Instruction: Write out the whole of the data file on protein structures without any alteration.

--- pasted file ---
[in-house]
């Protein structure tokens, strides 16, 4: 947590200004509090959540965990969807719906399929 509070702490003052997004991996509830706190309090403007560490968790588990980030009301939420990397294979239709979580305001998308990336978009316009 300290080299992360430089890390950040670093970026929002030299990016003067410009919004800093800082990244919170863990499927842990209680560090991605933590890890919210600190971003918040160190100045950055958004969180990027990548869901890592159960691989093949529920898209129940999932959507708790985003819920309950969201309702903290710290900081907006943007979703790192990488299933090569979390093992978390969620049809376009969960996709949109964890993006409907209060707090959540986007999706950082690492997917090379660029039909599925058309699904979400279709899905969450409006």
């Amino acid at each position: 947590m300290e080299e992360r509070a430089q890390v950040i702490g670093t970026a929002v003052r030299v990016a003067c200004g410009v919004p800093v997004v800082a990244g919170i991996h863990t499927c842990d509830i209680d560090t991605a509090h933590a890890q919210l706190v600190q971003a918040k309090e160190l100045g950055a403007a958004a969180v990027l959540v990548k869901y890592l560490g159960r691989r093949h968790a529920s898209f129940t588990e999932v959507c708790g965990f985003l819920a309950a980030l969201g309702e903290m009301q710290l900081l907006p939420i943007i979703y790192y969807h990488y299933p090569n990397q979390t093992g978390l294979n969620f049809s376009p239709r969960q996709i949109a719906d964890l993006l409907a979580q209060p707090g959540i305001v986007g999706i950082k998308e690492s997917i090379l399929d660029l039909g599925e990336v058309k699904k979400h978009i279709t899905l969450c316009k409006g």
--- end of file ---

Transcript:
[in-house]
């Protein structure tokens, strides 16, 4: 947590200004509090959540965990969807719906399929 509070702490003052997004991996509830706190309090403007560490968790588990980030009301939420990397294979239709979580305001998308990336978009316009 300290080299992360430089890390950040670093970026929002030299990016003067410009919004800093800082990244919170863990499927842990209680560090991605933590890890919210600190971003918040160190100045950055958004969180990027990548869901890592159960691989093949529920898209129940999932959507708790985003819920309950969201309702903290710290900081907006943007979703790192990488299933090569979390093992978390969620049809376009969960996709949109964890993006409907209060707090959540986007999706950082690492997917090379660029039909599925058309699904979400279709899905969450409006």
């Amino acid at each position: 947590m300290e080299e992360r509070a430089q890390v950040i702490g670093t970026a929002v003052r030299v990016a003067c200004g410009v919004p800093v997004v800082a990244g919170i991996h863990t499927c842990d509830i209680d560090t991605a509090h933590a890890q919210l706190v600190q971003a918040k309090e160190l100045g950055a403007a958004a969180v990027l959540v990548k869901y890592l560490g159960r691989r093949h968790a529920s898209f129940t588990e999932v959507c708790g965990f985003l819920a309950a980030l969201g309702e903290m009301q710290l900081l907006p939420i943007i979703y790192y969807h990488y299933p090569n990397q979390t093992g978390l294979n969620f049809s376009p239709r969960q996709i949109a719906d964890l993006l409907a979580q209060p707090g959540i305001v986007g999706i950082k998308e690492s997917i090379l399929d660029l039909g599925e990336v058309k699904k979400h978009i279709t899905l969450c316009k409006g």